Hawaii is under major storm watch as Hurricanes Iselle and Julio surge towards the islands, and it’s important for locals to know how to stay connected with family and friends during the onset of this heavy weather.
AT&T Hawaii has prepared a list of mobile safety tips for your readers to plan ahead and stay safe during the storm, included below.
AT&T’s Consumer Tips for Staying Safe and Connected:
· Keep your wireless phone batteries charged at all times. Have an alternative plan to recharge your battery in case of a power outage, such as using your car charger to charge your device or having extra mobile phone batteries on hand.
· Have a family communication plan in place. Designate someone out of the area as a central contact, and make certain that all family members know who to contact if they get separated. Most importantly, practice your emergency plan in advance.
· Program all of your emergency contact numbers and e-mail addresses into your mobile phone. Numbers should include the police department, fire station and hospital, as well as your family members.
· Track the storm and access weather information on your wireless device. Many homes lose power during severe weather. If you have a wireless device that provides access to the Internet, you can watch weather reports on your phone.
· Camera phones provide assistance. If you have a camera phone, take, store and send photos — even video clips — of damaged property to your insurance company from your device.
· Take advantage of location-based mapping technology. Services such as AT&T Navigator and AT&T FamilyMap can help you seek evacuation routes or avoid traffic congestion from downed trees or power lines, as well as track a family member’s wireless device in case you get separated.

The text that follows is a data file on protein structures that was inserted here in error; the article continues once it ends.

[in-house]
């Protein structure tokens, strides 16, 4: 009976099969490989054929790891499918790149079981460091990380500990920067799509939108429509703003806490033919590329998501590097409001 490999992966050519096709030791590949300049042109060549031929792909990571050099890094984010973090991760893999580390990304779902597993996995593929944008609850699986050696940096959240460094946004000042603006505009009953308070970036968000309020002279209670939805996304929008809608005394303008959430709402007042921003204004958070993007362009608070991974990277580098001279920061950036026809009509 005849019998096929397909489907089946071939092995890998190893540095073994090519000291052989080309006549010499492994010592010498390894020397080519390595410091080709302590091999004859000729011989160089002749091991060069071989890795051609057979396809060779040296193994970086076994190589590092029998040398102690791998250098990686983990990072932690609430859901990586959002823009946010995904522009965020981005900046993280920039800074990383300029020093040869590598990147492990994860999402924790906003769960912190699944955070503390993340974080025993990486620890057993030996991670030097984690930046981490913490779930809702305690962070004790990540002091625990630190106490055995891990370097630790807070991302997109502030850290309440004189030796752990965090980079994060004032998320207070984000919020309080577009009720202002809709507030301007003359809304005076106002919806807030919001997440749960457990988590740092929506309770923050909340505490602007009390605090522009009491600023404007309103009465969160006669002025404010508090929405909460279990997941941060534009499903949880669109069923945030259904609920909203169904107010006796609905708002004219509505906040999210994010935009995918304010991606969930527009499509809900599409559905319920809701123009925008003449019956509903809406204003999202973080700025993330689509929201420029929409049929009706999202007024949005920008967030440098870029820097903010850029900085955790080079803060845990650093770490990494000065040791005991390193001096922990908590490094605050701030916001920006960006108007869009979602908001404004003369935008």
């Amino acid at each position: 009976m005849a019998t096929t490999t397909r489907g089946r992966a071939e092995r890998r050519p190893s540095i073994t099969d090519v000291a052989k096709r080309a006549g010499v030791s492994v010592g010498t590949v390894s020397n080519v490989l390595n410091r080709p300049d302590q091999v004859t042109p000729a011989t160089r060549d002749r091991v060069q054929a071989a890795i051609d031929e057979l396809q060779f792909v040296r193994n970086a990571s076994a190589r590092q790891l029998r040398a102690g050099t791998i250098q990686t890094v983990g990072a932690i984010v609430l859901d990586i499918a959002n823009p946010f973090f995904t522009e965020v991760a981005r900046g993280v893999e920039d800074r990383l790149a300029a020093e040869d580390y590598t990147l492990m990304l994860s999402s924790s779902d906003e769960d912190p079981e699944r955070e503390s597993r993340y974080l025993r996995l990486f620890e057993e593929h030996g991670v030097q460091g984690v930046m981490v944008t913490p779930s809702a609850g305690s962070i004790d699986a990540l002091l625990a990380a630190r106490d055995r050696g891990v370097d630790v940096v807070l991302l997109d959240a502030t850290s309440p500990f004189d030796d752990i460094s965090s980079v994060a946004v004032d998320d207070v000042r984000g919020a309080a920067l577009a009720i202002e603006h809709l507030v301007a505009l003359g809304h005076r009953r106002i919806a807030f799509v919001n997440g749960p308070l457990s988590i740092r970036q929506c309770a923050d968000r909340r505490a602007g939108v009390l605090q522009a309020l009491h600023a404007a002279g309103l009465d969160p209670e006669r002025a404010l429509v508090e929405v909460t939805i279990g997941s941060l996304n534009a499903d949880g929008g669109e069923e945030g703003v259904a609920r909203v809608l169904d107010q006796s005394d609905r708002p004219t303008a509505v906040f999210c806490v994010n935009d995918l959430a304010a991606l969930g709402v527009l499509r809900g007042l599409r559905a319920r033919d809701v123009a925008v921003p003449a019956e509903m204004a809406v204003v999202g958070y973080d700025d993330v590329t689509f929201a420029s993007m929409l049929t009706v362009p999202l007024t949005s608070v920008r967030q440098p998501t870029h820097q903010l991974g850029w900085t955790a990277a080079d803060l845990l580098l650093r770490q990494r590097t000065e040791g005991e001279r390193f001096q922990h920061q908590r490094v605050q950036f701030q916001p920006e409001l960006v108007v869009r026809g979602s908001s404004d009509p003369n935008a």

Maximizing Service During and After a Storm:
· Try text messaging. During an emergency situation, text messages may go through more quickly than voice calls because they require fewer network resources. All of AT&T’s wireless devices are text messaging capable. Depending on your text or data plan, additional charges may apply.
· Keep non-emergency calls to a minimum, and limit your calls to the most important ones. If there is severe weather, chances are many people will be attempting to place calls to loved ones, friends and business associates.
· Be prepared for high call volume. During an emergency, many people are trying to use their phones at the same time. The increased calling volume may create network congestion, leading to “fast busy” signals on your wireless phone or a slow dial tone on your landline phone. If this happens, hang up, wait several seconds and then try the call again. This allows your original call data to clear the network before you try again.